How Will Autonomous Vehicle Sharing Technology Affect Cities?
New research from Arcadis, HR&A Advisors and Sam Schwartz Consulting offers advice for city planners who are considering a future that includes autonomous vehicle technology, or AVs. McKinsey (who was not part of this particular study) says that by 2030, autonomous vehicles will account for 15% of auto sales worldwide. The study released recently, “Driverless Future: A Policy Roadmap for City Leaders,” estimates that nearly 8 million people in its three sample cities will choose an AV over a traditional vehicle in the next 15 to 20 years. Those three sample cities were Los Angeles, Dallas, and New York and were selected for the extent of their of density, walkability, and usage of public transportation.
The research compared the cost of car ownership to speculated AV ridesharing and AV ridesourcing, and determined when people in those cities were likely to make the move from commuting in their own car to hailing a self-driving car. However, the study’s authors also point out that in order for AV to work, it has to work for everyone. They suggest things like using open data and universal apps so riders can compare prices, travel times, and environmental impact across modes of transportation, and pay using one app. To that extent, the authors also remind cities to keep in mind that not everyone has equal access to technology. People who do not have cell phones or bank accounts need to be able to access the transportation network, including autonomous rideshare or ridesource vehicles, through Dial-a-Ride and smartcard payment options.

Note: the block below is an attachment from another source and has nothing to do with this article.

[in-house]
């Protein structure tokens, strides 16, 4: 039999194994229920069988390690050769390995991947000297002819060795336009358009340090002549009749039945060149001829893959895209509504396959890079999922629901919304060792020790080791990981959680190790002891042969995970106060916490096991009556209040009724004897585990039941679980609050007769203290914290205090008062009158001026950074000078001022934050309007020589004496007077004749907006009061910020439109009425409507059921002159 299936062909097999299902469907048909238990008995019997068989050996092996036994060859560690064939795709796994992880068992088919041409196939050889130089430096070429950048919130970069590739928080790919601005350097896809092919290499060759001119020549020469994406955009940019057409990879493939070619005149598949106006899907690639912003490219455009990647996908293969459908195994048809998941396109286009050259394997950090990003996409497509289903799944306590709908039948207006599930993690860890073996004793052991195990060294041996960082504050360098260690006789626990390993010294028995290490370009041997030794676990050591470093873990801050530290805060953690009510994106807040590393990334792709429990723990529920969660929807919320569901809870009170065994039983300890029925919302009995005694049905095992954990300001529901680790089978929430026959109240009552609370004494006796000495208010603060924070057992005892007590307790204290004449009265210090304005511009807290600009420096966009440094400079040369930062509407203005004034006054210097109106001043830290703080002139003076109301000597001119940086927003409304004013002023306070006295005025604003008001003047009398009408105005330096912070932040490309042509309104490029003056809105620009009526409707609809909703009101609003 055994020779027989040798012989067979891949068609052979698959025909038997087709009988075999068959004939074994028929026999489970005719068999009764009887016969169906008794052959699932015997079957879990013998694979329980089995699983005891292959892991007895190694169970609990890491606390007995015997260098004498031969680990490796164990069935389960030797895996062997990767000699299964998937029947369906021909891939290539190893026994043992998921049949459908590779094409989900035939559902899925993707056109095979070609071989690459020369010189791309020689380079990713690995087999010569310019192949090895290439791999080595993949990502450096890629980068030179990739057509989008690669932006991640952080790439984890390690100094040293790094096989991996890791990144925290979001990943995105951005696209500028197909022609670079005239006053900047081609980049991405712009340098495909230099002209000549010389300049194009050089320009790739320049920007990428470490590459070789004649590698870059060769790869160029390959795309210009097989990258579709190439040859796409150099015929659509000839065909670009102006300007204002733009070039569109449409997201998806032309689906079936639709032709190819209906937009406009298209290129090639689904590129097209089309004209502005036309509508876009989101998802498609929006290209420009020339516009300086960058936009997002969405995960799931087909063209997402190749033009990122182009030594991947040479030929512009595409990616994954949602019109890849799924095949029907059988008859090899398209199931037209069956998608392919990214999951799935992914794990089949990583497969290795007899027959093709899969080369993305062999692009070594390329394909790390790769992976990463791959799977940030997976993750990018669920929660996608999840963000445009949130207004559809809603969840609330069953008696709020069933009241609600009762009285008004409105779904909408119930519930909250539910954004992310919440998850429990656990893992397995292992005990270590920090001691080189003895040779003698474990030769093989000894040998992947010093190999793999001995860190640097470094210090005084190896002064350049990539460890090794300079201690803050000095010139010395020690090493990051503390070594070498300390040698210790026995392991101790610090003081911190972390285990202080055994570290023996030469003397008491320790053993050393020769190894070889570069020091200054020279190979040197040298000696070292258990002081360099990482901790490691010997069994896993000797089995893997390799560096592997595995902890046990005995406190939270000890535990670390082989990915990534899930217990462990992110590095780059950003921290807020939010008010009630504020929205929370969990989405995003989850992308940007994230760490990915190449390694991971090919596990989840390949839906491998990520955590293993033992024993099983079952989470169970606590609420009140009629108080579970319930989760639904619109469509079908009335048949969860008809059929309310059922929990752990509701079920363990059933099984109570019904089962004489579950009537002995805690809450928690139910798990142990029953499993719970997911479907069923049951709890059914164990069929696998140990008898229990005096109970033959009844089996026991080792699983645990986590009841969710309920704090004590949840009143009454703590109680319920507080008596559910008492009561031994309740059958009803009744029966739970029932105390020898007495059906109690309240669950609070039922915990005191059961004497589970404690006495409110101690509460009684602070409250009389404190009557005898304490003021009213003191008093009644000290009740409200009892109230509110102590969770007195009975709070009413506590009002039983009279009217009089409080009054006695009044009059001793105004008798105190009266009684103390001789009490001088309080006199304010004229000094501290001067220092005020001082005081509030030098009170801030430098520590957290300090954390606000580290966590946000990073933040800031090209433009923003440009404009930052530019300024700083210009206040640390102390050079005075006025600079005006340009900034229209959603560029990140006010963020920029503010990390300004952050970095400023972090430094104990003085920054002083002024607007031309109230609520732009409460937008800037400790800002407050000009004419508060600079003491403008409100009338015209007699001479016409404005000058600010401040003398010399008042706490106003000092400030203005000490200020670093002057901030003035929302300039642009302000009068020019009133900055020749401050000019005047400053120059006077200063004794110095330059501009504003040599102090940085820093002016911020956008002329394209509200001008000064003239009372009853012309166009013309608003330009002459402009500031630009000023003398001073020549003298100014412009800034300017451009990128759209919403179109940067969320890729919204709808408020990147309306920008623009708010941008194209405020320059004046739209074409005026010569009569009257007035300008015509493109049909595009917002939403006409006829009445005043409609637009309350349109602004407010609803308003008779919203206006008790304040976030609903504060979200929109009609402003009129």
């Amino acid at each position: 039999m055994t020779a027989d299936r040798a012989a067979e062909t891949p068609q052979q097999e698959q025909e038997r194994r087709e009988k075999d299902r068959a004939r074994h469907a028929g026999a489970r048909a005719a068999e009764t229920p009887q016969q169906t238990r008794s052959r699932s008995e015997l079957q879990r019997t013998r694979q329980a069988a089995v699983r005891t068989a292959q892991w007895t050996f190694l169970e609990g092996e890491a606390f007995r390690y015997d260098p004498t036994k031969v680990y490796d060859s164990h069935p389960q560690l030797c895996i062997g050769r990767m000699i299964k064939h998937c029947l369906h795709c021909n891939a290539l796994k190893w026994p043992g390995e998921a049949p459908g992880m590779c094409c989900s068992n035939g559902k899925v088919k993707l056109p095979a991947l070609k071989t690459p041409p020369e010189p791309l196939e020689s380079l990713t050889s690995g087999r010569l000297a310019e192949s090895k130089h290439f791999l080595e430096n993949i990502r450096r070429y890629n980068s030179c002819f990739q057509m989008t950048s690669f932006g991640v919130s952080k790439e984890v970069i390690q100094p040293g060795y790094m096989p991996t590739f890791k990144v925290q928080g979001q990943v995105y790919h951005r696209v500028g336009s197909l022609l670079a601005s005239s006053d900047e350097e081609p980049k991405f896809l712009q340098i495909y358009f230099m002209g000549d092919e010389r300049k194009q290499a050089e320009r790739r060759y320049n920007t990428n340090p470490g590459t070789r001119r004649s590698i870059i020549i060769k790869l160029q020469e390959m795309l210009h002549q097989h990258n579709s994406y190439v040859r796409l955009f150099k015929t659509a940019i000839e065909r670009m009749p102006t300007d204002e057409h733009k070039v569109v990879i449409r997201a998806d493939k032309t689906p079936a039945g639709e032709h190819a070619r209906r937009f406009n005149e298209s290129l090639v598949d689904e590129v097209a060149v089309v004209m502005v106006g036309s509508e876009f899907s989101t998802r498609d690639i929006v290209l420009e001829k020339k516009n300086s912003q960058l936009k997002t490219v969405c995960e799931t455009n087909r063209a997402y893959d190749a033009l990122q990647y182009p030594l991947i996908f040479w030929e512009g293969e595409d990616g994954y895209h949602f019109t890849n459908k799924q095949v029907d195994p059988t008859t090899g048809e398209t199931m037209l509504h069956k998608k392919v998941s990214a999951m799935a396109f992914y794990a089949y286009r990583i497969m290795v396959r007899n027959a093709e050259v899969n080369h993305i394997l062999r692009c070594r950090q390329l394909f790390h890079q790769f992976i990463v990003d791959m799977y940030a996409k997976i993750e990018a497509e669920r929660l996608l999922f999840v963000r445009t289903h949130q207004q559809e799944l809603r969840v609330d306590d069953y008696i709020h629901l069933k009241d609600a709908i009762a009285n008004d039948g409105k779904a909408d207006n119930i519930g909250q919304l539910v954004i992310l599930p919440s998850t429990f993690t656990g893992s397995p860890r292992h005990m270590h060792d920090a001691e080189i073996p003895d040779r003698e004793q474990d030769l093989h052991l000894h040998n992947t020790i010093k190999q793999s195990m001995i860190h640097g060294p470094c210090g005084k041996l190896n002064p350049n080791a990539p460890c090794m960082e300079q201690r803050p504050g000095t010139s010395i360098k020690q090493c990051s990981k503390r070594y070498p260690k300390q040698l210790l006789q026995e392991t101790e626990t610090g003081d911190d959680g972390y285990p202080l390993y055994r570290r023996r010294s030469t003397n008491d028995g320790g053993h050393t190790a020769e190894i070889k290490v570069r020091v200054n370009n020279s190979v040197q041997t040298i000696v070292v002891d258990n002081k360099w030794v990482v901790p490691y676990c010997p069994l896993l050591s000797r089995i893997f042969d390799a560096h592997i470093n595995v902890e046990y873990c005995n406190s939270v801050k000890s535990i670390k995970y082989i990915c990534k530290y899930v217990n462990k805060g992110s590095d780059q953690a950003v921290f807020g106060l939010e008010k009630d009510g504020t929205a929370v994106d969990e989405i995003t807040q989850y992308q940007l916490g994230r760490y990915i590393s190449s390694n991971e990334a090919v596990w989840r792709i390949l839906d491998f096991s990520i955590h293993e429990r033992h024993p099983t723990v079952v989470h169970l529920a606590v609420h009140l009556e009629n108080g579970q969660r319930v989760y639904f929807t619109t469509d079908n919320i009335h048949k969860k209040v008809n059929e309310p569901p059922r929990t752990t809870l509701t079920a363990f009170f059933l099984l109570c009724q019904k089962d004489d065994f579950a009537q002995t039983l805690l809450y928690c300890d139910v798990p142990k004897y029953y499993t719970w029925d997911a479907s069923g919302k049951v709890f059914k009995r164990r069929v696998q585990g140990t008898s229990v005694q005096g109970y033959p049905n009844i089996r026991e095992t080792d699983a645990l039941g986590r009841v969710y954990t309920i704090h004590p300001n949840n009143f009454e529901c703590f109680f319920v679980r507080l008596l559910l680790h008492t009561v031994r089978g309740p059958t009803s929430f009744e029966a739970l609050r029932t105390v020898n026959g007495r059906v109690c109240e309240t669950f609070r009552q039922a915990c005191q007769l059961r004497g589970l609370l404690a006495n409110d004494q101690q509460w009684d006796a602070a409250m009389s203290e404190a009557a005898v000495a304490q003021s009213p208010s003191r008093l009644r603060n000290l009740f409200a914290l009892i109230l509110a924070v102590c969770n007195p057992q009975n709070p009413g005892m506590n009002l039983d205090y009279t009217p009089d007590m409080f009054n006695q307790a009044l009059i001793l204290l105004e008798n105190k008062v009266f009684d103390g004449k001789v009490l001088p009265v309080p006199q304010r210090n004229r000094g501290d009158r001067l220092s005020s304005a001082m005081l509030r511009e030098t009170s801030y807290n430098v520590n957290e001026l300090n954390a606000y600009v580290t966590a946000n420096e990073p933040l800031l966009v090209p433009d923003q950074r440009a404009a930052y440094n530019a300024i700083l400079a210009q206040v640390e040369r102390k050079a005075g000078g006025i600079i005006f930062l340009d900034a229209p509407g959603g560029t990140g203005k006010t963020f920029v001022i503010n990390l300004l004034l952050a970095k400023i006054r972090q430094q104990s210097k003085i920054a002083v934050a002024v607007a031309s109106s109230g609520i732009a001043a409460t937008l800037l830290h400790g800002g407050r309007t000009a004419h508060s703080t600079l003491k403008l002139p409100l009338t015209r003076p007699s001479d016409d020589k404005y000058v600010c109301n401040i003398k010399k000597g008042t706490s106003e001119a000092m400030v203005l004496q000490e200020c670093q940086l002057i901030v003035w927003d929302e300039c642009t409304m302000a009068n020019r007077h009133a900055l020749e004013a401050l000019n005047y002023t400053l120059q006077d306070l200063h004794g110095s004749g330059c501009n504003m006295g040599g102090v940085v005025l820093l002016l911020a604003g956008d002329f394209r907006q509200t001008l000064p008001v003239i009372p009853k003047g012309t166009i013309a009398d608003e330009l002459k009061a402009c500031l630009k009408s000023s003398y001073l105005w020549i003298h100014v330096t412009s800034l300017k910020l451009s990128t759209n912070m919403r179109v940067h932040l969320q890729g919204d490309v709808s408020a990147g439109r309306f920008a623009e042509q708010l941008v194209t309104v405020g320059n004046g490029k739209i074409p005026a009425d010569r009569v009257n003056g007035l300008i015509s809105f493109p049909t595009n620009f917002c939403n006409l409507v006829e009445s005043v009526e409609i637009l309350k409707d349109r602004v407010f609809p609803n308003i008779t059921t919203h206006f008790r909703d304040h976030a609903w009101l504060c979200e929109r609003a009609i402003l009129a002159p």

It is also worth taking in mind now, as this kind of technology and service is growing worldwide, how to fund accessible services. For example, the study notes that in New York City, there is a 30-cent fee per taxi ride that supports the city’s expansion of wheelchair-accessible transportation options. Ridesourcing services like Uber and Lyft don’t pay that fee. There are potential drawbacks to having fleets of AVs wandering city streets, and the study is aware of these concerns. Mass adoption of AVs could encourage sprawl and increase the number of miles cars travel, and the system could develop in a way that leaves behind anyone without a cell phone and a checking account. AVs also could decrease public transit revenues, which could affect public transportation.